The Great Mosque of Córdoba, which became the present Cathedral of Santa Maria de Córdoba in the XIIIth century,
is the most important monument of Cordoba and also of the whole Andalusian architecture, along with the Alhambra.
Built from the eighth century on a Visigoth basilica, was the subject of extensions during the Caliphate of Córdoba,
and after the Christian conquest in 1236 was converted into a cathedral. This changes were made, the most controversial
in 1523, when the central part of the old room was transformed with the criteria of Renaissance architecture.
With 23,400 square meters square, it was the second largest mosque in the world in area, behind the Mosque of Mecca, later reached
by the Blue Mosque (Istanbul, 1588) and the Hassan II Mosque (Casablanca, 1993, of 23,000 square meters). The mosque is composed
of three parts: the Patio de los Naranjos, in time of the Caliphate was the "Court of the Ablutions" (retains much of its original
appearance) accessed through the Door of Forgiveness, where you look at the rows of orange trees and palms.
The door of Las Palmas gives access to the mosque: a forest of eight hundred fifty columns of marble, jasper and granite which are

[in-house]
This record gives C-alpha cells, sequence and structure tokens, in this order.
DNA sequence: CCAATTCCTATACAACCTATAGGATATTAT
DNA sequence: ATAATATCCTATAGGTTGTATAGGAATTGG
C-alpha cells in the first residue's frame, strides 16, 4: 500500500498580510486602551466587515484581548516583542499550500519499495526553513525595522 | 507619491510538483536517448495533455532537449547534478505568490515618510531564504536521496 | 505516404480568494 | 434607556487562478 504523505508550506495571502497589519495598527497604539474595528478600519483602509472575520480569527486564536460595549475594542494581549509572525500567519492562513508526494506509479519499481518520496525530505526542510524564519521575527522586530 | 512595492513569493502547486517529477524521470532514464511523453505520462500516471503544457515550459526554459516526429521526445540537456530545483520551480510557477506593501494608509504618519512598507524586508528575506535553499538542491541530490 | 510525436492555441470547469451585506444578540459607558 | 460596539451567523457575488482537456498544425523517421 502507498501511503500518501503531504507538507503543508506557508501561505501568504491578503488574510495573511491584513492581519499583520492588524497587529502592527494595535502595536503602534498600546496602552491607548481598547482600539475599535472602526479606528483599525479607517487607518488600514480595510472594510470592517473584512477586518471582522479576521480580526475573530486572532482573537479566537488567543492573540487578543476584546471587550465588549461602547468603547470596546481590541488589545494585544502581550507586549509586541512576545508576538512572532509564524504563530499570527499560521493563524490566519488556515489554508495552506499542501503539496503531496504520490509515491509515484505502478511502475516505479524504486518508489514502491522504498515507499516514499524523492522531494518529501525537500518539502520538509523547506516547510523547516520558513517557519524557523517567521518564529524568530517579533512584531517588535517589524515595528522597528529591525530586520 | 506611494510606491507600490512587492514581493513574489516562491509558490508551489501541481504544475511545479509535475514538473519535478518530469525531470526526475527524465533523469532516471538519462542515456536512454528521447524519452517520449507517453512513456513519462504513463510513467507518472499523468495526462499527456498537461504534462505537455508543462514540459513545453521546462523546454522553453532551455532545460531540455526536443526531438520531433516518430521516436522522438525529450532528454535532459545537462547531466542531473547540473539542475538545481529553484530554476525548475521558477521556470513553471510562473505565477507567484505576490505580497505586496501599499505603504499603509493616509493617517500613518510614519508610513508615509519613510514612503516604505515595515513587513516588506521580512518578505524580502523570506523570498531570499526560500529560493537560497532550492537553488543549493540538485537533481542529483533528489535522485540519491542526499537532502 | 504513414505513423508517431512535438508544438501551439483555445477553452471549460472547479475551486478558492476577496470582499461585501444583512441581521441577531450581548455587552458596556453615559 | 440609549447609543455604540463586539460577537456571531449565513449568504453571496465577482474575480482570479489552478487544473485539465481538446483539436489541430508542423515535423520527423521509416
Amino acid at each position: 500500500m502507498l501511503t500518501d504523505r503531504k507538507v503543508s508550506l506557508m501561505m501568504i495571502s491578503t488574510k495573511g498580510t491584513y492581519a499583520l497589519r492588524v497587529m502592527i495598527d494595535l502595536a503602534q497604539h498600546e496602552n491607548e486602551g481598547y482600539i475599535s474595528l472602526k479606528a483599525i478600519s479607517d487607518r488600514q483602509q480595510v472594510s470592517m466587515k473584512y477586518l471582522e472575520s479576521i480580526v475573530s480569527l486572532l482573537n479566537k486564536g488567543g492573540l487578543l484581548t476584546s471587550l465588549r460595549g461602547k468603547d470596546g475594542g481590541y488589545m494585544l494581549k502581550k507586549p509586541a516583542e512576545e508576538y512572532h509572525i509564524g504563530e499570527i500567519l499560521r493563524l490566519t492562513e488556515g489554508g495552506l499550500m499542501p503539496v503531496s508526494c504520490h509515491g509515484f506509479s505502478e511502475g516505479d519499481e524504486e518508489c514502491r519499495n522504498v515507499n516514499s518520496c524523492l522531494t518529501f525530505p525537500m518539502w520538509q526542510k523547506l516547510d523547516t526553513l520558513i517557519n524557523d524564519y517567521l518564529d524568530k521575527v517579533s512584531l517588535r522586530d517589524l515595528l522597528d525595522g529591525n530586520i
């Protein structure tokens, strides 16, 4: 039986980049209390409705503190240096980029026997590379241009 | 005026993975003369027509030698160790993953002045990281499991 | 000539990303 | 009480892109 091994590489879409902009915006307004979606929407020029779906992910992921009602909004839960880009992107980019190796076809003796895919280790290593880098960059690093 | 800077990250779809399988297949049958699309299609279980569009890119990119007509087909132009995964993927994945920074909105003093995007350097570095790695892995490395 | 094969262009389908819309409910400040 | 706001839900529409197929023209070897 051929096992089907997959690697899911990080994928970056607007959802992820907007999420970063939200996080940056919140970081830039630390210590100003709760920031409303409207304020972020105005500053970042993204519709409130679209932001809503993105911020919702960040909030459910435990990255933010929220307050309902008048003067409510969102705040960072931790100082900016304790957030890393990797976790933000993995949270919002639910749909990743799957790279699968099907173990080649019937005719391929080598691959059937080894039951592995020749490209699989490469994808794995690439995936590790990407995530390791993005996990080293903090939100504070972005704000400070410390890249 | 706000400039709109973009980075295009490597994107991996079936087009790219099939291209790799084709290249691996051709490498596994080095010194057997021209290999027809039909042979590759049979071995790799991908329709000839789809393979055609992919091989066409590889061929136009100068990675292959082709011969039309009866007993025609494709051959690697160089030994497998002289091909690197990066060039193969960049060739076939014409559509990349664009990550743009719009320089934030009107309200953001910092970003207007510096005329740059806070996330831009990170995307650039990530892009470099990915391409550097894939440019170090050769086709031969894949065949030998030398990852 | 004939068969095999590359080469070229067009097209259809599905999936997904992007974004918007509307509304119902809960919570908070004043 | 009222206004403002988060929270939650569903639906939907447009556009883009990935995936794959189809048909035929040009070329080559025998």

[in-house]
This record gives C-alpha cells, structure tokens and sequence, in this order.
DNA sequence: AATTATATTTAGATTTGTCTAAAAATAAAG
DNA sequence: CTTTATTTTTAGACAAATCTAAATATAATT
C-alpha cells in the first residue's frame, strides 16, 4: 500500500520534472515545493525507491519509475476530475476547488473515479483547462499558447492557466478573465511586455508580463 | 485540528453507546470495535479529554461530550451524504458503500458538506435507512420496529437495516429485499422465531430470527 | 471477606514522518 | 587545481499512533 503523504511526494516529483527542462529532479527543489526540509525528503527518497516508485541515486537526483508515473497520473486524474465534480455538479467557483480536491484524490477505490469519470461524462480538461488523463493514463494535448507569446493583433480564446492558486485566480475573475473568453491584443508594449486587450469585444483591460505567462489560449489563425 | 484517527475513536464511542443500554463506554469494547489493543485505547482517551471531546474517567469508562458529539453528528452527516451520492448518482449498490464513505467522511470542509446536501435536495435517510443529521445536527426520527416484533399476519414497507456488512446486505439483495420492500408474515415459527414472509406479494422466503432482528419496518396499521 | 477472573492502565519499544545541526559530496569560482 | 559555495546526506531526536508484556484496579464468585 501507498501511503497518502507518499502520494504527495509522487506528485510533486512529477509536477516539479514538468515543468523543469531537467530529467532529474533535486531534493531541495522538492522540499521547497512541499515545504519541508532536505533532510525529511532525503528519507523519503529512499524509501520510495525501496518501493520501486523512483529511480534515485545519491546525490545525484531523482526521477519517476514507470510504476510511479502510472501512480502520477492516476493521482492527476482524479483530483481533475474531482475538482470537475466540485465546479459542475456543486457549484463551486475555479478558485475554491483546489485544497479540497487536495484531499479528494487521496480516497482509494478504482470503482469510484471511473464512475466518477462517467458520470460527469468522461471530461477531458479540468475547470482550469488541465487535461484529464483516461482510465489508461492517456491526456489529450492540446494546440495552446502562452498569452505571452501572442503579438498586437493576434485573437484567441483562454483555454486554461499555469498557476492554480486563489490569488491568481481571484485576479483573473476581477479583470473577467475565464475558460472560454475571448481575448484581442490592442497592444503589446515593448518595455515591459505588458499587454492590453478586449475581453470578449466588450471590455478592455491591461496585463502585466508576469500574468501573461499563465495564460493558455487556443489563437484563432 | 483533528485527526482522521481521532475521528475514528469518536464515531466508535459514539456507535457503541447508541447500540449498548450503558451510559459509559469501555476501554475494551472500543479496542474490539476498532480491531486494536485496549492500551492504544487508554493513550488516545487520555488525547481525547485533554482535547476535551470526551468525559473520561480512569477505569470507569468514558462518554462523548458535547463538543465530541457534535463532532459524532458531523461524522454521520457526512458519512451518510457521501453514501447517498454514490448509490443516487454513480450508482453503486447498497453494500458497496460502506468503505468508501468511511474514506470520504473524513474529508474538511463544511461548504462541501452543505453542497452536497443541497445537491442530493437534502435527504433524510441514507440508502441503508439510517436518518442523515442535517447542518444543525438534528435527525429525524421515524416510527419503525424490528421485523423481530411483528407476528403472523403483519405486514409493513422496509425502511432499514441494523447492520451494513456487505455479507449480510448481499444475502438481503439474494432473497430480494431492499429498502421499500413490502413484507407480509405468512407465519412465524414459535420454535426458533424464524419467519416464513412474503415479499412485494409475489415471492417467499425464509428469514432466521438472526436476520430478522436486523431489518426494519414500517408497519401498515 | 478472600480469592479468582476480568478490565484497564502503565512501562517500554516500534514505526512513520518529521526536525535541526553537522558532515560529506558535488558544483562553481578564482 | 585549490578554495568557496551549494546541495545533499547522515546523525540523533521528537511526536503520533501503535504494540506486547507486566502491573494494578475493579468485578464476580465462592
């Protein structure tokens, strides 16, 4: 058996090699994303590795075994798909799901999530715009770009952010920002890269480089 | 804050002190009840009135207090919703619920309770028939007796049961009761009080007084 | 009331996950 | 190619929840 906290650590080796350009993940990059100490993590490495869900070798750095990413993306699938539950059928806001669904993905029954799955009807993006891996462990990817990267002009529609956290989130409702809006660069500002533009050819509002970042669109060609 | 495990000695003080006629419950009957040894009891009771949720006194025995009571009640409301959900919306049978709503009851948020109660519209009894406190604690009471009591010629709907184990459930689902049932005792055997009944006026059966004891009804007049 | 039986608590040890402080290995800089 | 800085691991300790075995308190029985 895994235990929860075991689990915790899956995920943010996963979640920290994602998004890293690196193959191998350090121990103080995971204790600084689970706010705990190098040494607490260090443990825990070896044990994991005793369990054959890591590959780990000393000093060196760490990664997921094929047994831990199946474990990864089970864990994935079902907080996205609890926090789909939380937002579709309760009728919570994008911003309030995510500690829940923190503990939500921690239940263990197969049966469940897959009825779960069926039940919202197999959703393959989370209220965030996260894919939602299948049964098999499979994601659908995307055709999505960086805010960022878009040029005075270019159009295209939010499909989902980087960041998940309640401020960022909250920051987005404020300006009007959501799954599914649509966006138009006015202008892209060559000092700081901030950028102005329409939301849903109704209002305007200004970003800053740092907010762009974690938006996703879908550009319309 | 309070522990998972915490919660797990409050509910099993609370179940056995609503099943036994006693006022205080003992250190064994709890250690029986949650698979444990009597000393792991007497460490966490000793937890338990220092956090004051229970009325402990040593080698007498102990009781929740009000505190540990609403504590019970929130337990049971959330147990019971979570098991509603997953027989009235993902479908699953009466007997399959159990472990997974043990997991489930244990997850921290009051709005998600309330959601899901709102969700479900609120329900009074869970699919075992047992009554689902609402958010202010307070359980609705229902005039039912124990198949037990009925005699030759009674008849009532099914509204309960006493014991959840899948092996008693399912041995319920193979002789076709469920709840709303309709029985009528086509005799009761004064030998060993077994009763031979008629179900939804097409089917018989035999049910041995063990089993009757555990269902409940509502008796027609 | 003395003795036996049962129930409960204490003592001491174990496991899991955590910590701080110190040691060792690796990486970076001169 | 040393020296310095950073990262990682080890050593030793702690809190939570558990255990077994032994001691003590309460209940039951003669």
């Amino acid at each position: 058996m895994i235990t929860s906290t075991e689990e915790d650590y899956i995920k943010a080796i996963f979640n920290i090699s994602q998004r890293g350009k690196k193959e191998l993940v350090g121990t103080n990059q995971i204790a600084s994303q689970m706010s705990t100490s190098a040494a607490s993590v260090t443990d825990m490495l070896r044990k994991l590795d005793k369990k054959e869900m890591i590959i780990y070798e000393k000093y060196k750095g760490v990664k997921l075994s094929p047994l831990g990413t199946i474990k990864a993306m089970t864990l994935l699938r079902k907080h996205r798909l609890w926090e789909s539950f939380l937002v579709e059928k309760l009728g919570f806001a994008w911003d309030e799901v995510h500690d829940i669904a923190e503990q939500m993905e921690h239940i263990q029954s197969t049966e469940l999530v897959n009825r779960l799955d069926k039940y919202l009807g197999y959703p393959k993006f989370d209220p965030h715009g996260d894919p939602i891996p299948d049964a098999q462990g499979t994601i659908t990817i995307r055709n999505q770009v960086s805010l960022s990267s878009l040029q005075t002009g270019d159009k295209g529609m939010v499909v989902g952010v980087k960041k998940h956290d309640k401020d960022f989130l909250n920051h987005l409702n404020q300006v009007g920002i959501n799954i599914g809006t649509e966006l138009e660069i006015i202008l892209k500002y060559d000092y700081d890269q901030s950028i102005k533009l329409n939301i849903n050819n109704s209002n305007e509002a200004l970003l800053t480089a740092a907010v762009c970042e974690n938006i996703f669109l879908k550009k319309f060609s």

based on three hundred sixty horseshoe arches and five bicolor. It is a measure of the splendor of the art of the caliphs at its
peak. The mihrab, a holy place of the mosque that indicates the direction South and not in Mecca, according to the will of Rahman.
In the skylight it preserves the lobed arches of the walls and dome. At the head stand the arches, mosaics and wall structure and
decoration of the domes on the basis of crossed arches.
After the conquest of Cordoba by the Christians, they used the mosque to celebrate their worship. But in the sixteenth century, when Islam was
permanently expelled from the Iberian Peninsula, the victors wanted to adapt it to their beliefs: they built a Renaissance cathedral
in the heart of the mosque, led by Hernán Ruiz and after by his son. Nowadays, it is a catholic cathedral.